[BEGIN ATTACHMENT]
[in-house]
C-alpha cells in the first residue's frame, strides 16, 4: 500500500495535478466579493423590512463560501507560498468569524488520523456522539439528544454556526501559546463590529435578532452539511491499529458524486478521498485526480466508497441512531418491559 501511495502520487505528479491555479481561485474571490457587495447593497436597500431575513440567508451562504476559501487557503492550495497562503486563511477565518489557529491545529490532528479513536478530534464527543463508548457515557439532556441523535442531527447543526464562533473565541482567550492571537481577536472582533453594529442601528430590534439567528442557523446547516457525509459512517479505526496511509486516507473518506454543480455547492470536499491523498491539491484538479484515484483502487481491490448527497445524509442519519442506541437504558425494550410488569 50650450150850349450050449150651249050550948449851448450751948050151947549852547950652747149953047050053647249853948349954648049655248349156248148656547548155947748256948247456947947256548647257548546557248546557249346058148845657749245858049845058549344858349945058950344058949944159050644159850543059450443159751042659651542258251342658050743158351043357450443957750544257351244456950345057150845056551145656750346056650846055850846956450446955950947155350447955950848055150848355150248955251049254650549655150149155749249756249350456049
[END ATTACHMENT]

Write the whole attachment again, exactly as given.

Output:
[in-house]
C-alpha cells in the first residue's frame, strides 16, 4: 500500500495535478466579493423590512463560501507560498468569524488520523456522539439528544454556526501559546463590529435578532452539511491499529458524486478521498485526480466508497441512531418491559 501511495502520487505528479491555479481561485474571490457587495447593497436597500431575513440567508451562504476559501487557503492550495497562503486563511477565518489557529491545529490532528479513536478530534464527543463508548457515557439532556441523535442531527447543526464562533473565541482567550492571537481577536472582533453594529442601528430590534439567528442557523446547516457525509459512517479505526496511509486516507473518506454543480455547492470536499491523498491539491484538479484515484483502487481491490448527497445524509442519519442506541437504558425494550410488569 50650450150850349450050449150651249050550948449851448450751948050151947549852547950652747149953047050053647249853948349954648049655248349156248148656547548155947748256948247456947947256548647257548546557248546557249346058148845657749245858049845058549344858349945058950344058949944159050644159850543059450443159751042659651542258251342658050743158351043357450443957750544257351244456950345057150845056551145656750346056650846055850846956450446955950947155350447955950848055150848355150248955251049254650549655150149155749249756249350456049